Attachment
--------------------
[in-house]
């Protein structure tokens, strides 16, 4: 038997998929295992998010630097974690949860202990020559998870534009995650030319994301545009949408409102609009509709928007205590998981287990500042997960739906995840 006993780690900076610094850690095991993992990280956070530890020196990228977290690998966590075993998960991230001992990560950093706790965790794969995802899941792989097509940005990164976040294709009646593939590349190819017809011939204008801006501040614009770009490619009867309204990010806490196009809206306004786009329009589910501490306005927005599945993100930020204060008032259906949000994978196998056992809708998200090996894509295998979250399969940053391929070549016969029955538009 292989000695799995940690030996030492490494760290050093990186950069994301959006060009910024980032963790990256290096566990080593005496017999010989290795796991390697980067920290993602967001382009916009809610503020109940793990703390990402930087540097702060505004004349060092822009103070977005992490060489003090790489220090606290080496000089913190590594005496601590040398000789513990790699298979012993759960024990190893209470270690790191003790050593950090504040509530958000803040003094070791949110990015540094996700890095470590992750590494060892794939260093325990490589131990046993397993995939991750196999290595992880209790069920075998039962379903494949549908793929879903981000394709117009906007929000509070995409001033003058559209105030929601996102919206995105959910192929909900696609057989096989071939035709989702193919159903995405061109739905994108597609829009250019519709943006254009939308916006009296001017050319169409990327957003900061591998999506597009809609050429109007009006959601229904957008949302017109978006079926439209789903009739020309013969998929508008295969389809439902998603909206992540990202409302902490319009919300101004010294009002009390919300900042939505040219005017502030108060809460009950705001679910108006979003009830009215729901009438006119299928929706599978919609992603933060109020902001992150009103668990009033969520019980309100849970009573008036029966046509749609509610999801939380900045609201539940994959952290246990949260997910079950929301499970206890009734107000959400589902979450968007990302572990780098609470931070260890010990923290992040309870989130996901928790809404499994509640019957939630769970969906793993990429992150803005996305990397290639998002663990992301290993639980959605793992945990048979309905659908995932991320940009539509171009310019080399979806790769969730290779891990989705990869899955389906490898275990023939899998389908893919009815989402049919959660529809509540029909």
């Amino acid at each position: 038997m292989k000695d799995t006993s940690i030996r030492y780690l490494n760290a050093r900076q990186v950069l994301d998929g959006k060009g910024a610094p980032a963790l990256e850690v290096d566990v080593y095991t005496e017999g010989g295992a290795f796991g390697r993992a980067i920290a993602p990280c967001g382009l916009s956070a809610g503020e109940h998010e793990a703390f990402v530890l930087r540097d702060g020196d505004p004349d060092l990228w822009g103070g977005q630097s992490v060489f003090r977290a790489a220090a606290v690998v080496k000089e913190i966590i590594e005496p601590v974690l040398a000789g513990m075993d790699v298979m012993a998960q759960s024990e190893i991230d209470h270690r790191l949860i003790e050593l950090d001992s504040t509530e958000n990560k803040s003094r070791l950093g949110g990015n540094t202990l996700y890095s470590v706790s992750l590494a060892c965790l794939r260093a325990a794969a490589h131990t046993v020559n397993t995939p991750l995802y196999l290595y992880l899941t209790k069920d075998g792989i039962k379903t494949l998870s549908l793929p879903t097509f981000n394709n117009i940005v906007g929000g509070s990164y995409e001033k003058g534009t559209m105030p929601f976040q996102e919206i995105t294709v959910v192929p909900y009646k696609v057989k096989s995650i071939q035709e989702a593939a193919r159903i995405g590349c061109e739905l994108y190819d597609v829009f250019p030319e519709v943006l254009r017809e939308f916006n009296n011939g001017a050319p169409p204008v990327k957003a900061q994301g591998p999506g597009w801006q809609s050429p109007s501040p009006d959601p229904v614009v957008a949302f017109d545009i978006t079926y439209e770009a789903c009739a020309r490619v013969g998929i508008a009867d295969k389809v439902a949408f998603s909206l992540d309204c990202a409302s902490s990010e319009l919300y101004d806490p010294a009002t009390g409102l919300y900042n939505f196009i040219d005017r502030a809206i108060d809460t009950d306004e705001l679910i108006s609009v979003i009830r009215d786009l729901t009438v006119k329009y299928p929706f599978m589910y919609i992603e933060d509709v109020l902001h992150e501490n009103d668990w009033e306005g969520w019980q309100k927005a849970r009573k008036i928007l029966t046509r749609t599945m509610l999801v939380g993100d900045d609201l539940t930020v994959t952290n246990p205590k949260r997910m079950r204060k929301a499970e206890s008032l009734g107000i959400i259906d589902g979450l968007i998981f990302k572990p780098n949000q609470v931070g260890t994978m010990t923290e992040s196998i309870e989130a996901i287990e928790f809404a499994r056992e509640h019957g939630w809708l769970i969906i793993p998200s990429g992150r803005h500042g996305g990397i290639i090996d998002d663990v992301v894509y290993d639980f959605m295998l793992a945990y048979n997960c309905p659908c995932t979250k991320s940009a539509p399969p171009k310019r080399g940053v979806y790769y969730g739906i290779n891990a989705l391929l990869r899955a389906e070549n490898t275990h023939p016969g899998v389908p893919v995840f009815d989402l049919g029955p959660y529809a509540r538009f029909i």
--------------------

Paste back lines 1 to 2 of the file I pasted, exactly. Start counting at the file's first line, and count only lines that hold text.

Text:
[in-house]
């Protein structure tokens, strides 16, 4: 038997998929295992998010630097974690949860202990020559998870534009995650030319994301545009949408409102609009509709928007205590998981287990500042997960739906995840 006993780690900076610094850690095991993992990280956070530890020196990228977290690998966590075993998960991230001992990560950093706790965790794969995802899941792989097509940005990164976040294709009646593939590349190819017809011939204008801006501040614009770009490619009867309204990010806490196009809206306004786009329009589910501490306005927005599945993100930020204060008032259906949000994978196998056992809708998200090996894509295998979250399969940053391929070549016969029955538009 292989000695799995940690030996030492490494760290050093990186950069994301959006060009910024980032963790990256290096566990080593005496017999010989290795796991390697980067920290993602967001382009916009809610503020109940793990703390990402930087540097702060505004004349060092822009103070977005992490060489003090790489220090606290080496000089913190590594005496601590040398000789513990790699298979012993759960024990190893209470270690790191003790050593950090504040509530958000803040003094070791949110990015540094996700890095470590992750590494060892794939260093325990490589131990046993397993995939991750196999290595992880209790069920075998039962379903494949549908793929879903981000394709117009906007929000509070995409001033003058559209105030929601996102919206995105959910192929909900696609057989096989071939035709989702193919159903995405061109739905994108597609829009250019519709943006254009939308916006009296001017050319169409990327957003900061591998999506597009809609050429109007009006959601229904957008949302017109978006079926439209789903009739020309013969998929508008295969389809439902998603909206992540990202409302902490319009919300101004010294009002009390919300900042939505040219005017502030108060809460009950705001679910108006979003009830009215729901009438006119299928929706599978919609992603933060109020902001992150009103668990009033969520019980309100849970009573008036029966046509749609509610999801939380900045609201539940994959952290246990949260997910079950929301499970206890009734107000959400589902979450968007990302572990780098609470931070260890010990923290992040309870989130996901928790809404499994509640019957939630769970969906793993990429992150803005996305990397290639998002663990992301290993639980959605793992945990048979309905659908995932991320940009539509171009310019080399979806790769969730290779891990989705990869899955389906490898275990023939899998389908893919009815989402049919959660529809509540029909």